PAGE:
Another increasingly popular code editor for data analysis is Visual Studio Code (VS Code), as it supports a variety of programming languages, including Python and R. We refer to this tutorial if you want to get started with VS Code. There are many more ways to set up a Python IDE, so we refer to this page in the Python wiki for more inspiration.

If you also plan to try R, you should get a multipurpose tool: RStudio. You can get your RStudio version from Posit (i.e., the company that created RStudio, which was previously called RStudio itself). When you follow the instructions, you will see that Posit asks you to install R; you need to do so to make RStudio feasible for Python. Then, select the virtual environment in RStudio. Alternatively, you can also start with the installation guide starting from RStudio, which we present below.

Installation via RStudio

You can also install Python and set up your environment directly from RStudio. This approach has the big advantage that you can switch between R and Python code smoothly. We believe that being able to switch between different programming languages is a tremendously valuable skill, so we set up a repository containing all the files that you need to achieve this goal: Tidy Finance Environment. To set up this environment locally, follow these steps:

  1. Install R and RStudio.
  2. Clone the Tidy Finance Environment repository directly in RStudio by clicking on File/New Project/ and selecting Version Control. Then, click Git and provide the repository address RStudio will then automatically open the project in the new environment.
  3. Install the reticulate R package: install.packages("reticulate").
  4. Use reticulate to install Python: reticulate::install_python(version = "3.10.11", force = TRUE).
  5. Tell renv to use Python: renv::use_python("PATH").
    1. "PATH" on Mac: "~/.pyenv/versions/3.10.11/bin/python".
    2. "PATH" on Windows: "C:/Users/<User>/AppData/Local/r-reticulate/ r-reticulate/pyenv/pyenv-win/versions/3.10.11/python.exe" where <User> is your username.
  6. Tell renv to install all required packages: renv::restore().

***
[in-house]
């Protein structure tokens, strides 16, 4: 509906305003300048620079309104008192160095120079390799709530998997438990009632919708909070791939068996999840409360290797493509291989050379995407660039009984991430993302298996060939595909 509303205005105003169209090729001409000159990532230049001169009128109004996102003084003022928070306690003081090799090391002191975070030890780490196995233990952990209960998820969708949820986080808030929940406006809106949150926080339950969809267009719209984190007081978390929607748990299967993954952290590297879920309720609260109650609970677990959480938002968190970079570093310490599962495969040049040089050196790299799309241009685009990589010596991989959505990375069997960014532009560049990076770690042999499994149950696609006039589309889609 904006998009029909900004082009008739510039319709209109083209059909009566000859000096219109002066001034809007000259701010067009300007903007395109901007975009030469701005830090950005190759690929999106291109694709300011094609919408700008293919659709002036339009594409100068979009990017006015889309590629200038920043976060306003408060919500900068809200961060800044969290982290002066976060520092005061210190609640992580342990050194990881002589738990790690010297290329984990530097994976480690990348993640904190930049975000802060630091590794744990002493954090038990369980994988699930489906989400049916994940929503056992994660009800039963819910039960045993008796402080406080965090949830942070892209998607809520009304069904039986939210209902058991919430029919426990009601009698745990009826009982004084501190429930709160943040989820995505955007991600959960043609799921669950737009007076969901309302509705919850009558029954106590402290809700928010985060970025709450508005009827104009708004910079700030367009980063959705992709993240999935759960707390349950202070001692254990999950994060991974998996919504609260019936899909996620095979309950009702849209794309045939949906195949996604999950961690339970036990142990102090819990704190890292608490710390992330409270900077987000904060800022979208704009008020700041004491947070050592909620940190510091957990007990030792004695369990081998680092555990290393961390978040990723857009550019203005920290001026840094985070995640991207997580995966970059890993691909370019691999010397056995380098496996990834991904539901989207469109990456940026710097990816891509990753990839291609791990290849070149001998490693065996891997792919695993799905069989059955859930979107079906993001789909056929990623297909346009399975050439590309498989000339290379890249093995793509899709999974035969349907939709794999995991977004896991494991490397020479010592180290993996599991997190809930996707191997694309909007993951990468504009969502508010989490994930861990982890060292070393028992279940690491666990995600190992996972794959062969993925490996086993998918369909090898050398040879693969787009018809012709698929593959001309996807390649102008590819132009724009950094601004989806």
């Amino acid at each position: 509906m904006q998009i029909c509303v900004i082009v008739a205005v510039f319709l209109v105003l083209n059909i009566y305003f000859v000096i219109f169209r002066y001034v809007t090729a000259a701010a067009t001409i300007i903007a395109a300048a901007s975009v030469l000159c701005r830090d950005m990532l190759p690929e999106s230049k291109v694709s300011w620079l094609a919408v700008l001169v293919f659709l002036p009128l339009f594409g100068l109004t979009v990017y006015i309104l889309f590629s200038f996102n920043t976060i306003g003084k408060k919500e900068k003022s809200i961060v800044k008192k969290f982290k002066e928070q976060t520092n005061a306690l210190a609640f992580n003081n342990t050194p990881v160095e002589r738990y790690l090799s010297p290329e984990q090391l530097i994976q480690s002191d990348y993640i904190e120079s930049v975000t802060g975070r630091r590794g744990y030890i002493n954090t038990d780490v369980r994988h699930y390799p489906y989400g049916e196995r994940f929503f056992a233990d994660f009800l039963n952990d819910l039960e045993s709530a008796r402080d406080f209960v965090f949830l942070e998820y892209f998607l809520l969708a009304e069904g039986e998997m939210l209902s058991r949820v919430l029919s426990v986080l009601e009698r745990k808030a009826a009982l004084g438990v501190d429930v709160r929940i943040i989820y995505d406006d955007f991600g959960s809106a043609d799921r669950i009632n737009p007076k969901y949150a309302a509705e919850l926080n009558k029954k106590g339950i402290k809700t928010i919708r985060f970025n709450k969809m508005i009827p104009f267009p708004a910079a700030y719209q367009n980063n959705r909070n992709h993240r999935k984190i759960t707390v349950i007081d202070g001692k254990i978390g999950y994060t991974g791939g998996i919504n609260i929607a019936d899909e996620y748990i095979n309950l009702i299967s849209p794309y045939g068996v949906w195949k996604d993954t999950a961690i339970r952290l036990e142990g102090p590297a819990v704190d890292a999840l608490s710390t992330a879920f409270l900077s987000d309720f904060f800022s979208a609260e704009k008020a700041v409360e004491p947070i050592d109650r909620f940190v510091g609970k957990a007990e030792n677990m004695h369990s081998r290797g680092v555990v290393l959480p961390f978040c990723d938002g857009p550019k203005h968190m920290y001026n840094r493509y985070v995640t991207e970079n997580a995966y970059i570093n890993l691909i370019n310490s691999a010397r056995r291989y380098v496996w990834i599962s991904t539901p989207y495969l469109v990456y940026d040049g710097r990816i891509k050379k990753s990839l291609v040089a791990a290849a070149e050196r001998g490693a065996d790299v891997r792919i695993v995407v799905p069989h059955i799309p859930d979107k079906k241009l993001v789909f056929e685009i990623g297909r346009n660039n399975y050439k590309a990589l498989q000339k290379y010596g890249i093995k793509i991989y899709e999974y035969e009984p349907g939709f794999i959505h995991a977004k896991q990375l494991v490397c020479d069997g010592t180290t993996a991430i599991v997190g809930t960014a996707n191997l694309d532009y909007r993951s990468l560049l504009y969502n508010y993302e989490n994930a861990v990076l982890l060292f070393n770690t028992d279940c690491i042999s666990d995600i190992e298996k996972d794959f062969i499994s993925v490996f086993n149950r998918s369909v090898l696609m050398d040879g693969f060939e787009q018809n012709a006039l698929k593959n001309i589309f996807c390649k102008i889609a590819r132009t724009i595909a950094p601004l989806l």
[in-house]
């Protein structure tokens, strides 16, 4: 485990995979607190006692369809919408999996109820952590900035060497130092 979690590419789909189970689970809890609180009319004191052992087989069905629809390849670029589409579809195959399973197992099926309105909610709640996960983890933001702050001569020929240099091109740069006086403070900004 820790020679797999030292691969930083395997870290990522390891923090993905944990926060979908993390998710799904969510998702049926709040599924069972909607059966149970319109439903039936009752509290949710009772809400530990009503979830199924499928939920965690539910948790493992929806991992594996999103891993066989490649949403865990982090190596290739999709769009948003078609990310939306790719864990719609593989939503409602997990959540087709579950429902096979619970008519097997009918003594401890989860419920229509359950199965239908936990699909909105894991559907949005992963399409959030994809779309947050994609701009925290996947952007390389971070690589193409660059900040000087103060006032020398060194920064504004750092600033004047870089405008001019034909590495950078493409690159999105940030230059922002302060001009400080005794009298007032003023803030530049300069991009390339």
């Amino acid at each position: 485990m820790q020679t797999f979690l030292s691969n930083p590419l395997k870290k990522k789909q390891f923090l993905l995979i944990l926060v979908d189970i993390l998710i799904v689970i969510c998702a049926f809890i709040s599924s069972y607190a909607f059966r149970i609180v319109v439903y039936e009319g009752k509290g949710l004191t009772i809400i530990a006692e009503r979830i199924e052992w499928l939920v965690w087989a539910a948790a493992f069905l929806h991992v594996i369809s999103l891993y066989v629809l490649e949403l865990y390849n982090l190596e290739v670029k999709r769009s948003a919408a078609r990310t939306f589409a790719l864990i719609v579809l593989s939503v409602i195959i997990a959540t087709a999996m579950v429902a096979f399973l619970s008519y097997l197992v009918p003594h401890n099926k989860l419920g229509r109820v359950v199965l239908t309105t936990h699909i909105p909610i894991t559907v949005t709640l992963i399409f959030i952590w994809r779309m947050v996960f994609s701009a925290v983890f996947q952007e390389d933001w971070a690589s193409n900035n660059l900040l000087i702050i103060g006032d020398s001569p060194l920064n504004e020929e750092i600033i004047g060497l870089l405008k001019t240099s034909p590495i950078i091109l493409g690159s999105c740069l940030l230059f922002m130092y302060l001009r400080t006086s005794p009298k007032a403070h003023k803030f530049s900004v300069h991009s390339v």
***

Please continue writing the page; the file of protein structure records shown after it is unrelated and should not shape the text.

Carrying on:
Now you are ready to execute all code that you can find in this book or its sibling Tidy Finance with R.

Creating Environment Variables

If you plan to share your own code with collaborators or the public, you may encounter the situation that your projects require sensitive information, such as login credentials, that you don’t want to publish. Environment variables are widely used in software development projects because they provide a flexible and secure way to configure applications and store secrets. In later chapters, we use such environment variables to store private login data for a remote database.

You can use .env-files to store environment variables. Upon startup, Python projects often use libraries like python-dotenv to load these environment variables from a .env-file. .env-files can be placed at the project level and are not meant to be committed to version control, ensuring that sensitive information remains private.

First, you need to install the python-dotenv library if you haven’t already:

pip install python-dotenv

Then, create a .env-file in your project directory. You can add variables to this file. For the purpose of this book, we create and save the following variables (where user and password are our private login credentials):


To access these environment variables in your Python code, load the environment variables at the start of your Python script using python-dotenv:

from dotenv import load_dotenv
import os

wrds_user = os.getenv("WRDS_USER")
wrds_password = os.getenv("WRDS_PASSWORD")

Note that you can also store other login credentials, API keys, or file paths in the same environment file.

If you use version control, make sure that the .env-file is included in your .gitignore to avoid committing sensitive information to your repository.


  1. Note that you can also install a newer version of Python. We only require the environment set up in the previous step to use Python version 3.10.11. The neat aspect is Python’s capability to accommodate version control in this respect.↩︎